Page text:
(37) Parish Church of St. Peter Le Bailey stands on the W. side of New Inn Hall Street. The old church, which stood some 50 yards further S., collapsed in 1726, was re-built in 1728–33 and was pulled down in 1874 when the present structure was built. It retains from the earlier building the following:—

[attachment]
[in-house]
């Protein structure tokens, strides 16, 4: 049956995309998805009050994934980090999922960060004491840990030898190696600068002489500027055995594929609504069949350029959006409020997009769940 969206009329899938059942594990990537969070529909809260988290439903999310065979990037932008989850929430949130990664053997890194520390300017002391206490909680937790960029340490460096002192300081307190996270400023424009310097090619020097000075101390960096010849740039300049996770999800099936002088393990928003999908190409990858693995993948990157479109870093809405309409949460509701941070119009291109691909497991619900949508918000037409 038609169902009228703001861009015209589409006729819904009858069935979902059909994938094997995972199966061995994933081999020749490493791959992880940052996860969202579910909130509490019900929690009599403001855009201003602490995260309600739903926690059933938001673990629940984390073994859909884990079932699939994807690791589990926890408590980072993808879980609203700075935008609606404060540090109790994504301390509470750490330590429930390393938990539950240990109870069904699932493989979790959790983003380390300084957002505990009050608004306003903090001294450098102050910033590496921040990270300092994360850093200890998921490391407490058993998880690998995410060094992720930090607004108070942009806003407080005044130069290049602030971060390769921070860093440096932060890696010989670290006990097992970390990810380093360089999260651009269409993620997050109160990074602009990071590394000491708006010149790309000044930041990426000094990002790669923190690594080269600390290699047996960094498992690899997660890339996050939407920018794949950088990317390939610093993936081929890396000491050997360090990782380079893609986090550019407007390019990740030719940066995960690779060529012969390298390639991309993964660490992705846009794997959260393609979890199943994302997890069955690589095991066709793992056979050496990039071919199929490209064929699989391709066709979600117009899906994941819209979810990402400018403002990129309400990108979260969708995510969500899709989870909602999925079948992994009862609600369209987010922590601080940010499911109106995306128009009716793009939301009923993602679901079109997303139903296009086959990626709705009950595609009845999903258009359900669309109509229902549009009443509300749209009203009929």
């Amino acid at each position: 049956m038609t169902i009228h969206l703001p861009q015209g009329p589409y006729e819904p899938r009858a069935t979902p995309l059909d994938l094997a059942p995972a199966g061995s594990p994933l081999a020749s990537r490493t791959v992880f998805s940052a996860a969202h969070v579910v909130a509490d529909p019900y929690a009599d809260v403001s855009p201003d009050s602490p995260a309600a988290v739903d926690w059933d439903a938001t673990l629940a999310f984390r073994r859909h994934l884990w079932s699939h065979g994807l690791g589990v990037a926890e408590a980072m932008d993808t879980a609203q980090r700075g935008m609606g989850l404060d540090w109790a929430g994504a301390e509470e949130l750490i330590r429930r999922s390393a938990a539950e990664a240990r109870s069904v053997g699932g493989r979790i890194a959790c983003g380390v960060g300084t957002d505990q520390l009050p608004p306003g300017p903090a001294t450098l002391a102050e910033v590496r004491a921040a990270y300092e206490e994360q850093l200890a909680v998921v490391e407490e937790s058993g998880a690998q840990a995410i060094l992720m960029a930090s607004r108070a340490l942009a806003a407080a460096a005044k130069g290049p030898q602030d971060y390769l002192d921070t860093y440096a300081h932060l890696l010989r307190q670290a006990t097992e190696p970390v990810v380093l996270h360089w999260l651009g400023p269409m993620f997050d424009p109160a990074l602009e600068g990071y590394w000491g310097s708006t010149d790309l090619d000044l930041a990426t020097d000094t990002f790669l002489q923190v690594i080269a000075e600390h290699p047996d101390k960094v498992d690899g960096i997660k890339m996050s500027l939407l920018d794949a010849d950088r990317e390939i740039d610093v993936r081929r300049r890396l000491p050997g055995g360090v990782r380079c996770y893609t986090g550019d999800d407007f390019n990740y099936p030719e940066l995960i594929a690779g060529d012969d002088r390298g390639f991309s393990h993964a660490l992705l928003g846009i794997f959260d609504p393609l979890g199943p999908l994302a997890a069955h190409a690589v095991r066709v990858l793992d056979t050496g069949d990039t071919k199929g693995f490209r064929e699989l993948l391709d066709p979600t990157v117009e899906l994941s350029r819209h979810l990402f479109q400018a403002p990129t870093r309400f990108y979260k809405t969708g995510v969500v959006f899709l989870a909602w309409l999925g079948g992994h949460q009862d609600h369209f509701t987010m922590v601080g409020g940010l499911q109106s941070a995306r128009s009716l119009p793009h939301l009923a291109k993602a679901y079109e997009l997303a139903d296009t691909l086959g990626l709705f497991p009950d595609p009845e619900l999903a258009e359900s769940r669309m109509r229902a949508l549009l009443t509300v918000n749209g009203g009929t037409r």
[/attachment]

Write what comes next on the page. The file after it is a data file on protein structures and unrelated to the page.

Fittings—Brasses: In chancel—(1) of John Sprunt, 1419, mayor of Oxford and Alice his wife, headless figure of man in civil dress with feet on greyhound, figure of wife and two scrolls missing; (2) figure of woman, c. 1420; (3) to William Parker, 1510, inscription only; on S. wall, (4) of G.... Box and M...., his wife, c. 1630–40, kneeling figures of man and wife, with inscriptions on same plate. Chairs: In chancel— with turned front legs, enriched arcaded back with conventional tree, 17th-century. In N. aisle, generally similar but with cross in arched panel and enriched top rail, 17th-century. Chest (Plate 27): plain iron-bound, with three strap-hinges and hasps, 16th or 17th-century. Monuments: In N. aisle—on N. wall, (1) to Thomas Bayley, S.T.P., 1709, rector of Slapton, erected by his nephew Abraham Swayne, painted stone tablet (Plate 35) with scrolls, flowers and cherub-heads. In S. aisle— on S. wall, (2) to William Northerne [or Loughburgh], mayor of Oxford, and Margaret his wife, 1383, erected by the city in 1667 and re-erected in 1772, painted stone tablet with scrolls, cornice, broken pediment and cartouche with device. Miscellanea: Incorporated in N. wall of tower—two 12th-century beak-heads and later architectural details. In chancel—set over cupboard, carved fascia with scrolls and birds, 17th-century.